This species is likely to have a moderately small population, which is thought to be declining owing to hunting and habitat loss. It is consequently classified as Near Threatened. However its abundance is pooly known and survey work is required to determine levels of occupancy over much of its range.
Distribution and populationPolihierax insignis
Sibley, C. G.; Monroe, B. L. 1990. Distribution and taxonomy of birds of the world. Yale University Press, New Haven, USA.
occurs in Myanmar
(previously widespread and locally abundant; it now appears scarce or uncommon, although the large quantity of suitable habitat remaining suggests that healthy populations may survive), Thailand
(distributed through north, north-east and western provinces south to Ratchaburi, once widespread and fairly common but now scarce throughout after an apparent decline due to clearance of open deciduous forest habitat), Laos
(historically very common and locally widespread in the south, but now apparently local and scarce), Cambodia
(fairly widespread, chiefly in north, with large areas of suitable habitat remaining) and Vietnam
(previously very common locally in south, now scarce; only present in any numbers in Dak Lak province) (BirdLife International 2001). Populations in Myanmar, Laos and Cambodia are potentially large, but few data are available due to a lack of fieldwork in suitable habitat. Population justification
The global population size has not been quantified, but the species is described as uncommon and local and is thus assumed to have a moderately small population. On this basis, the population is placed in the band 10,000-19,999 mature individuals, pending further study. This equates to 15,000-29,999 individuals in total, rounded here to 15,000-30,000 individuals.Trend justification
There are no quantitative data on population trends, but the species is probably declining at a slow to moderate rate, owing to rates of habitat loss and levels of hunting.Ecology
It is resident in wooded grasslands and open forest, chiefly deciduous dipterocarp and mixed deciduous forest of the plains and foothills up to 915 m, where it uses holes in trees for nesting and roosting. Threats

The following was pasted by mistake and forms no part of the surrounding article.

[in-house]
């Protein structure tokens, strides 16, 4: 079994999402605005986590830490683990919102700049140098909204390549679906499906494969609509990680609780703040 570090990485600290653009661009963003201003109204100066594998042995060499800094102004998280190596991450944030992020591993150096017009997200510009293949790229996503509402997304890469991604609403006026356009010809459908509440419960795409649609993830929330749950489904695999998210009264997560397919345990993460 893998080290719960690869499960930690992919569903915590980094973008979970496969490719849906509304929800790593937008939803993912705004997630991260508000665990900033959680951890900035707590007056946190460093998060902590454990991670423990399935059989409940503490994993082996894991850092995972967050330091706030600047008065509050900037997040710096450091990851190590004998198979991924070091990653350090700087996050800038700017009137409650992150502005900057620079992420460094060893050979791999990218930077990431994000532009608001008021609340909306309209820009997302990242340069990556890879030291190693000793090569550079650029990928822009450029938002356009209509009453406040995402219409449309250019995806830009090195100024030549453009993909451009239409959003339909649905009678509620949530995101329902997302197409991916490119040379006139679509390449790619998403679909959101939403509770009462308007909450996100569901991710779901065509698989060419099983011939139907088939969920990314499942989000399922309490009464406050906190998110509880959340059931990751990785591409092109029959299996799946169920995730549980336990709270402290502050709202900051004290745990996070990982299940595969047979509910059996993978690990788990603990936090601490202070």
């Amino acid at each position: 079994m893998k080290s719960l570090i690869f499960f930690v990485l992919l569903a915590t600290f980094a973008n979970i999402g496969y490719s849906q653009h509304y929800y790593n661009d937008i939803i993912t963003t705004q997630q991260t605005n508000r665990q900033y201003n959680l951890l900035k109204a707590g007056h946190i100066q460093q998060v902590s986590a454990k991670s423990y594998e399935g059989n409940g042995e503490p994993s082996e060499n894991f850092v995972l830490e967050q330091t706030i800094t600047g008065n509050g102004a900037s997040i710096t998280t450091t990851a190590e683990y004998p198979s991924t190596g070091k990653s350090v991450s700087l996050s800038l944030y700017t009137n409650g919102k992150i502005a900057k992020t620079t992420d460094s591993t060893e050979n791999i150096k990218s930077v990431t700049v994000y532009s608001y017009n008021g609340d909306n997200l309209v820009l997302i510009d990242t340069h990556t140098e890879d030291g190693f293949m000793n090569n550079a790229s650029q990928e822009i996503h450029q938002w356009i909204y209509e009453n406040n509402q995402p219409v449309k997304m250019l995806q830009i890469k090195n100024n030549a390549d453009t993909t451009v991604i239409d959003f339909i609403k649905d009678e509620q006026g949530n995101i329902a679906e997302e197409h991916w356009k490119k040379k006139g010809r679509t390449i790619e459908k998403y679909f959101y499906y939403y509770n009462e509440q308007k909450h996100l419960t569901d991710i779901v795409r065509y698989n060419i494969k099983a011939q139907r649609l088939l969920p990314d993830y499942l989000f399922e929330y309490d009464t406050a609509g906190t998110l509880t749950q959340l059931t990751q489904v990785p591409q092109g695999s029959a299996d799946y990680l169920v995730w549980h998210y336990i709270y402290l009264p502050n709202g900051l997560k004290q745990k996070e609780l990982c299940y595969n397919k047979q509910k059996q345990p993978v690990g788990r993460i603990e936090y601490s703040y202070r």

Although dry dipterocarp forest has generally suffered less degradation than evergreen forest in many areas, it is increasingly cleared and disturbed, through wood collection and burning. Given the high levels of hunting in much of its range, and the ease with which this species is shot, persecution presumably poses an additional threat. Conservation Actions Underway
CITES Appendix II. Conservation Actions Proposed
Survey to assess the size of the population. Conduct searches in suitable habitat to investigate the assumption that significant populations are undiscovered. Regularly monitor the population at selected sites across its range. Determine the level of hunting of this species and its affects on population levels. Conduct local education programmes to discourage hunting. Protect large areas of dry dipterocarp forest where it is known and suspected to occur.
BirdLife International. 2001. Threatened birds of Asia: the BirdLife International Red Data Book. BirdLife International, Cambridge, U.K.
Ferguson-Lees, J.; Christie, D. A. 2001. Raptors of the world. Christopher Helm, London.
Further web sources of information
Detailed species accounts from the Threatened birds of Asia: the BirdLife International Red Data Book (BirdLife International 2001).
Hear sounds for this species from xeno-canto, the community database of shared bird sounds from around the world.
View photos and videos, and hear sounds of this species from the Internet Bird Collection
Text account compilers
Benstead, P., Mahood, S., Taylor, J.
IUCN Red List evaluators
Butchart, S., Symes, A.
BirdLife International (2013) Species factsheet: Polihierax insignis. Downloaded from
http://www.birdlife.org on 13/12/2013.
Recommended citation for factsheets for more than one species: BirdLife International (2013) IUCN Red List for birds. Downloaded from
http://www.birdlife.org on 13/12/2013.
This information is based upon, and updates, the information published in BirdLife International (2000)
Threatened birds of the world. Barcelona and Cambridge, UK: Lynx Edicions and BirdLife International, BirdLife International (2004)
Threatened birds of the world 2004 CD-ROM and BirdLife International (2008) Threatened birds of the world 2008 CD-ROM. These sources provide the information for species accounts for the birds on the IUCN Red List.
To provide new information to update this factsheet or to correct any errors, please email BirdLife
To contribute to discussions on the evaluation of the IUCN Red List status of Globally Threatened Birds, please visit BirdLife's Globally Threatened Bird Forums.
Additional resources for this species